Life-long learning is at the core of competency and competency may be the most visible, expected and measurable attribute that sets a good CFO apart from the typical accountant. Unfortunately having the “CFO” title or even having the CPA designation does not guaranty competency.
I passed the CPA exam over 30 years ago. What I had to know to pass the CPA exam then is a very small fraction of what I have had to learn in order to remain competent. Generally Accepted Accounting Principles now occupy almost ten times as many pages as they did then. In the process, I have had to specialize (i.e., restrict the work that I do) in order to feel confident that I can provide the services and results that my clients need and expect.
CFO’s aren’t the only group with this challenge, I once read that many of a computer programmer’s skills learned in college are almost obsolete within five years after graduation. In a paper published in 2007, the authors, Jim Allen, Rolf van der Velden found that “the average ‘half-life’ of competencies acquired during tertiary [post-high school] education may lie somewhere in the range between 10 and 15 years. . .”
This study and my experience indicates that not only do we have to have a plan for renewing our competencies, but perhaps just as importantly, we should develop a core of intellectual tools or skills that will never become obsolete. These skills, while not always directly related to our specific career or job, are more general in nature (e.g., analytic, problem-solving, social, leadership and attitudinal skills) and give us the ability and judgment to actually use what we know to provide the results that our jobs or clients demand.
I have found that individuals in our profession who do not develop and hone these “general skills” tend to get caught up in the “rut” of their job. They suffer from what I call “one year of experience ten times” rather than ten years of experience! As a result, while they may be able to produce accurate, basic financial reports, they struggle to provide real information that is useful to the business owners and managers, thus their value to the organization(s) that they serve is questionable.
As a profession, CPA’s are fortunate because we are required to participate in a minimum amount of continual professional education (CPE) experiences each year in order to keep our licenses current. This gives us the opportunity to self assess and take the courses that we most need in order to maintain our competency. Unfortunately, I’ve heard far too many fellow CPA’s admit (and in some cases boastfully announce) that they take the easiest and cheapest CPE that they can find. What a waste of time, money and effort! What a shortsighted and destructive perspective! Unfortunately these “professionals” won’t be sufficiently competent in a few years and their prospects for advancement or even employment will be limited. Even more unfortunate, however, is the damage that they will do to their employers / clients and to the reputation of our profession.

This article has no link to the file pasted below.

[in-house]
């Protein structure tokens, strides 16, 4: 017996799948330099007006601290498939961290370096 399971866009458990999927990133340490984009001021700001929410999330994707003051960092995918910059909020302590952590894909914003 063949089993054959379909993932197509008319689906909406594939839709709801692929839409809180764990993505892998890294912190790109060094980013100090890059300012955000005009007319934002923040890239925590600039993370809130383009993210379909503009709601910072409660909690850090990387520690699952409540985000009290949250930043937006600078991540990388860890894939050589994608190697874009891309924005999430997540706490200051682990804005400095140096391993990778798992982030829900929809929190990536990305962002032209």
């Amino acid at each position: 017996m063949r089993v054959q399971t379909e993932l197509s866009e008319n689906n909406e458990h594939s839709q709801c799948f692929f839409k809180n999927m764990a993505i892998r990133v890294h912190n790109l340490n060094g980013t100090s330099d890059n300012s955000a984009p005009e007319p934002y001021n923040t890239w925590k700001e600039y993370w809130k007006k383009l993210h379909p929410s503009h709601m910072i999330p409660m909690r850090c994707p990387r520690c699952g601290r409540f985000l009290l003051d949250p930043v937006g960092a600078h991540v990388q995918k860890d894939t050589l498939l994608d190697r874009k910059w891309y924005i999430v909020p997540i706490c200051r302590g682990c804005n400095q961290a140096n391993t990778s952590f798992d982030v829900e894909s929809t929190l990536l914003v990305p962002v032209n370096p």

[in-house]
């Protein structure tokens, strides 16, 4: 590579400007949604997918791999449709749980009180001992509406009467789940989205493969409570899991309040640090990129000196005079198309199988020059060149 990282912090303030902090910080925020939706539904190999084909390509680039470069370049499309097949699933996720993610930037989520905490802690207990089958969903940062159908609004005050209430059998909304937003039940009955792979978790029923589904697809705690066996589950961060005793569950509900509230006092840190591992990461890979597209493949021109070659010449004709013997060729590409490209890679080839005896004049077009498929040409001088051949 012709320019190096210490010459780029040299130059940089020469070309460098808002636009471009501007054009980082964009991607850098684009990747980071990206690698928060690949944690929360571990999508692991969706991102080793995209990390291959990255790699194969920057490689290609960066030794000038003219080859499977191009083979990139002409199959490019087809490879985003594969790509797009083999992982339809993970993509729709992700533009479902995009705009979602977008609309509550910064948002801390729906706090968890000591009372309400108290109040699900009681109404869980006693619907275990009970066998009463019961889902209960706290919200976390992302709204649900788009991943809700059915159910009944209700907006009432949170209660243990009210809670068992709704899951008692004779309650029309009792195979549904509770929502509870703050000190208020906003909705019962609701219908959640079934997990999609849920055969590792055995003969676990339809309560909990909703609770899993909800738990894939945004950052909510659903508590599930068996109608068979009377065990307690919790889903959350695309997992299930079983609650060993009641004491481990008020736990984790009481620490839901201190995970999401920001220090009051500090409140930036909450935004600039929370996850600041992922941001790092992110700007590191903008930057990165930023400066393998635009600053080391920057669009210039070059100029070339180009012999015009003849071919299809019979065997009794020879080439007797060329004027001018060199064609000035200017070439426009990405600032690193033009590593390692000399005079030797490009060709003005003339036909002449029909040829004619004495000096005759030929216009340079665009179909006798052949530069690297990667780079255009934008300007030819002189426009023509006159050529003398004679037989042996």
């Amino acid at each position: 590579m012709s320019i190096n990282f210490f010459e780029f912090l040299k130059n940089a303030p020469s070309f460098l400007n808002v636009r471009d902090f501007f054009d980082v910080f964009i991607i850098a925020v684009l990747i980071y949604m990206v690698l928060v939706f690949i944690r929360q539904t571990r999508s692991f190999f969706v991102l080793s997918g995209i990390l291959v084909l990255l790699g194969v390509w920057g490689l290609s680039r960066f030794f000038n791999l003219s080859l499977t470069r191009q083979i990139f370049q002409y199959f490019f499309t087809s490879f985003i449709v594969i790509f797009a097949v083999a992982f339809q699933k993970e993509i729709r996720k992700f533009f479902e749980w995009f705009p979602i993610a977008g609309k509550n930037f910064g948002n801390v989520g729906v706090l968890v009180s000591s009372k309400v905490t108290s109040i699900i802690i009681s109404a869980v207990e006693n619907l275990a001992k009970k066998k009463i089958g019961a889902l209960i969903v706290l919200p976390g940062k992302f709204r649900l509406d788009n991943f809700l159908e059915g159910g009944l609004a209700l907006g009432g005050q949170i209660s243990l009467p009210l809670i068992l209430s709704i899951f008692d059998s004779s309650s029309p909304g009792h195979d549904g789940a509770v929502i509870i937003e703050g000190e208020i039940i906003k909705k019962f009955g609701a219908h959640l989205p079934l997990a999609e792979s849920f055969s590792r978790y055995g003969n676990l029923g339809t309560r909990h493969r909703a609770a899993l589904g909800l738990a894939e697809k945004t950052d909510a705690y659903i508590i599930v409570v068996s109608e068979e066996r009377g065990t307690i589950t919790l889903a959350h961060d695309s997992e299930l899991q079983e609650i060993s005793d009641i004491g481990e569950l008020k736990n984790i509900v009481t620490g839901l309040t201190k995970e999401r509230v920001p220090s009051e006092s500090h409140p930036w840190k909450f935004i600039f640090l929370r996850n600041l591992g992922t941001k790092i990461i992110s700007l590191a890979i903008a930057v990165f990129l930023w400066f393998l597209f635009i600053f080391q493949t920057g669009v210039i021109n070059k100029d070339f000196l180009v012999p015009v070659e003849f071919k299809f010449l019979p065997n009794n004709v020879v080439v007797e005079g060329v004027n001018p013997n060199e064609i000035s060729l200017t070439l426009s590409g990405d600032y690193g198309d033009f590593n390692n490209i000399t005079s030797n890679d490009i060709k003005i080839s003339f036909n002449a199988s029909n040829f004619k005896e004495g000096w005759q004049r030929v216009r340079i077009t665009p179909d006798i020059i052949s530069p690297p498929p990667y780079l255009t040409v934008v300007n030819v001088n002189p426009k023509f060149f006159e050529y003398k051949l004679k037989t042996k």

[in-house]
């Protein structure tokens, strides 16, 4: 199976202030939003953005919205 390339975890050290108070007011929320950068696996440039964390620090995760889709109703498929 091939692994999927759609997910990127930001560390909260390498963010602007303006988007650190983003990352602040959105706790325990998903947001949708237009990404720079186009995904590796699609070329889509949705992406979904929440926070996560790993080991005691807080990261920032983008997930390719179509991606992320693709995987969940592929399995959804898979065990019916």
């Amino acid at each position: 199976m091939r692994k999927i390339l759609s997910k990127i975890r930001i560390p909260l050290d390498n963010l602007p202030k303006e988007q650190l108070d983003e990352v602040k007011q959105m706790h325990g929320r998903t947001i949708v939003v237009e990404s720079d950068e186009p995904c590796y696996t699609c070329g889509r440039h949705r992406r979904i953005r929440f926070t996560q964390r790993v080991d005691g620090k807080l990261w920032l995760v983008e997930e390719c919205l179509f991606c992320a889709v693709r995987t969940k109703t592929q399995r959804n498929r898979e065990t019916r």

A long-term, and what I believe appropriate, view of life-long learning dictates:
- That we acknowledge what we don’t know. My friend Chuck Coonradt of The Game of Work calls not knowing what we don’t know “unconscious incompetence” – what a great phrase and how true! In order to know what we don’t know, we have to learn what we should know. I like to use a portion of my education investment on update courses and general information about accounting, finance, business and economics.
- That we use some portion of our educational budget to keep sharp and up-to-date in the areas where we most commonly practice so that there is never a question about our competency in our practice specialty.
- That we spend time learning skills that will help us in the long-term. This is where learning about enabling technologies and the latest financing and accounting techniques allow us to take a step beyond minimal competency towards “expert” status.
- That we start viewing life-long learning as an investment rather than a cost. It is an investment in our future and the return on investment is real and easily measurable over time.
Remaining competent sounds like a lot of work doesn’t it? Well it is, actually and that is the way life works. We cannot achieve greatness in any aspect of our lives by dedicating only the minimal amount of effort required. Beyond the confidence that we gain from knowing that we are truly competent and that we can deliver exceptional results to our clients or employers, we also receive the added personal benefit of being in greater demand and that equates to higher value (i.e., compensation).
Let’s not ignore the value of a great reputation as we consider gaining and retaining competency in the work that we do – especially in a small community like Utah. Believe me, your personal and professional reputations regularly precede you as you apply for a new job or look for an introduction to that new, prized client. Your goal is to have your reputation be the only thing that the new employer needs to know about you in order to make the decision to hire or retain.
Take it one step at a time and log your progress. You will be surprised at how quickly you can recover from stagnant and frustrated to competent and confident. Good Luck!